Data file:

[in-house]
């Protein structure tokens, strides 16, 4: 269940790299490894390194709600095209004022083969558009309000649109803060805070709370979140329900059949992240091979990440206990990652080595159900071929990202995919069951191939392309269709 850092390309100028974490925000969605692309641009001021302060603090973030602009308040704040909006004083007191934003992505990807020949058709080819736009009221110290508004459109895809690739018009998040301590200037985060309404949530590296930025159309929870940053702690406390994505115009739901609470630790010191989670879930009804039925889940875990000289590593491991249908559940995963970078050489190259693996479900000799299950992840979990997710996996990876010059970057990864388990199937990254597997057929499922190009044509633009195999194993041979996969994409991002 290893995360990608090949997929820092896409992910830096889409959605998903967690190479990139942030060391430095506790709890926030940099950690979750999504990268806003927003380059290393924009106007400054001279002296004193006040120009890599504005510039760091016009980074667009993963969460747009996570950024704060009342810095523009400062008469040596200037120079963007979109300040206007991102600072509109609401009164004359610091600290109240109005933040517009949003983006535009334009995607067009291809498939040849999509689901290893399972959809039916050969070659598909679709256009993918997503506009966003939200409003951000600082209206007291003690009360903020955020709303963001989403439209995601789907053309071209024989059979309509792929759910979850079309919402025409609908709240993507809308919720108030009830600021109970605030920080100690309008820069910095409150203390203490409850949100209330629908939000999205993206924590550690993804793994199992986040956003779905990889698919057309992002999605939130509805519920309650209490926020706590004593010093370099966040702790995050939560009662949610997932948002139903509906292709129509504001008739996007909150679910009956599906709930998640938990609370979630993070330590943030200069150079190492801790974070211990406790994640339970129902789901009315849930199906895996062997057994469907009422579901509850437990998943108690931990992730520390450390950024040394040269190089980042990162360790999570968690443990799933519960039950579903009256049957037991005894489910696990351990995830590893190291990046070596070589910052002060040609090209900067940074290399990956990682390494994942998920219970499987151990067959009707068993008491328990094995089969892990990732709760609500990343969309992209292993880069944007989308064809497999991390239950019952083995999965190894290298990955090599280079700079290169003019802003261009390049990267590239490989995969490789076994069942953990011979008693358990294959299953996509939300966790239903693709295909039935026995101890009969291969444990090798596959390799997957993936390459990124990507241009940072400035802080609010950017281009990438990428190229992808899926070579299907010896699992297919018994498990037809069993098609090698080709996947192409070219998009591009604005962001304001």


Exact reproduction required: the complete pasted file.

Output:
[in-house]
């Protein structure tokens, strides 16, 4: 269940790299490894390194709600095209004022083969558009309000649109803060805070709370979140329900059949992240091979990440206990990652080595159900071929990202995919069951191939392309269709 850092390309100028974490925000969605692309641009001021302060603090973030602009308040704040909006004083007191934003992505990807020949058709080819736009009221110290508004459109895809690739018009998040301590200037985060309404949530590296930025159309929870940053702690406390994505115009739901609470630790010191989670879930009804039925889940875990000289590593491991249908559940995963970078050489190259693996479900000799299950992840979990997710996996990876010059970057990864388990199937990254597997057929499922190009044509633009195999194993041979996969994409991002 290893995360990608090949997929820092896409992910830096889409959605998903967690190479990139942030060391430095506790709890926030940099950690979750999504990268806003927003380059290393924009106007400054001279002296004193006040120009890599504005510039760091016009980074667009993963969460747009996570950024704060009342810095523009400062008469040596200037120079963007979109300040206007991102600072509109609401009164004359610091600290109240109005933040517009949003983006535009334009995607067009291809498939040849999509689901290893399972959809039916050969070659598909679709256009993918997503506009966003939200409003951000600082209206007291003690009360903020955020709303963001989403439209995601789907053309071209024989059979309509792929759910979850079309919402025409609908709240993507809308919720108030009830600021109970605030920080100690309008820069910095409150203390203490409850949100209330629908939000999205993206924590550690993804793994199992986040956003779905990889698919057309992002999605939130509805519920309650209490926020706590004593010093370099966040702790995050939560009662949610997932948002139903509906292709129509504001008739996007909150679910009956599906709930998640938990609370979630993070330590943030200069150079190492801790974070211990406790994640339970129902789901009315849930199906895996062997057994469907009422579901509850437990998943108690931990992730520390450390950024040394040269190089980042990162360790999570968690443990799933519960039950579903009256049957037991005894489910696990351990995830590893190291990046070596070589910052002060040609090209900067940074290399990956990682390494994942998920219970499987151990067959009707068993008491328990094995089969892990990732709760609500990343969309992209292993880069944007989308064809497999991390239950019952083995999965190894290298990955090599280079700079290169003019802003261009390049990267590239490989995969490789076994069942953990011979008693358990294959299953996509939300966790239903693709295909039935026995101890009969291969444990090798596959390799997957993936390459990124990507241009940072400035802080609010950017281009990438990428190229992808899926070579299907010896699992297919018994498990037809069993098609090698080709996947192409070219998009591009604005962001304001």